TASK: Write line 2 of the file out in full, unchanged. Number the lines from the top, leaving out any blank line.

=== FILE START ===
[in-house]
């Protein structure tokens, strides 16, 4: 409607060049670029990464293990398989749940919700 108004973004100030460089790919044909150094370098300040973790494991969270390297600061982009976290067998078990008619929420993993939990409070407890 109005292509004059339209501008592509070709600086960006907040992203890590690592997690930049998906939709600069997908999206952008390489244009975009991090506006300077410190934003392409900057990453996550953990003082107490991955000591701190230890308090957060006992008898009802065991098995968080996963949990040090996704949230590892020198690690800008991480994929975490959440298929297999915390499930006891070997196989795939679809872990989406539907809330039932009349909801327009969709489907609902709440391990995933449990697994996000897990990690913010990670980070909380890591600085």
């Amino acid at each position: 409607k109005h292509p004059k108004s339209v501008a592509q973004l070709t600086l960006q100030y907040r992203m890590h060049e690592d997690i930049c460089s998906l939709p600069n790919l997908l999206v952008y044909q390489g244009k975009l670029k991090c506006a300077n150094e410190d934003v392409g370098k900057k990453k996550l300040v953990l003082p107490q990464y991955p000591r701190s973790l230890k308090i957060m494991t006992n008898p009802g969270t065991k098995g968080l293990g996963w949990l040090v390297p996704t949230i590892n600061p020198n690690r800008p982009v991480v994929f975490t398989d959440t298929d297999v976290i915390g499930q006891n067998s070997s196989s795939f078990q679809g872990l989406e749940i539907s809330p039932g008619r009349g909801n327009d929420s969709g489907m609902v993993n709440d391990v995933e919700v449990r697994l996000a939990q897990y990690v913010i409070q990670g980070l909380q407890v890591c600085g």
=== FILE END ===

């Protein structure tokens, strides 16, 4: 409607060049670029990464293990398989749940919700 108004973004100030460089790919044909150094370098300040973790494991969270390297600061982009976290067998078990008619929420993993939990409070407890 109005292509004059339209501008592509070709600086960006907040992203890590690592997690930049998906939709600069997908999206952008390489244009975009991090506006300077410190934003392409900057990453996550953990003082107490991955000591701190230890308090957060006992008898009802065991098995968080996963949990040090996704949230590892020198690690800008991480994929975490959440298929297999915390499930006891070997196989795939679809872990989406539907809330039932009349909801327009969709489907609902709440391990995933449990697994996000897990990690913010990670980070909380890591600085």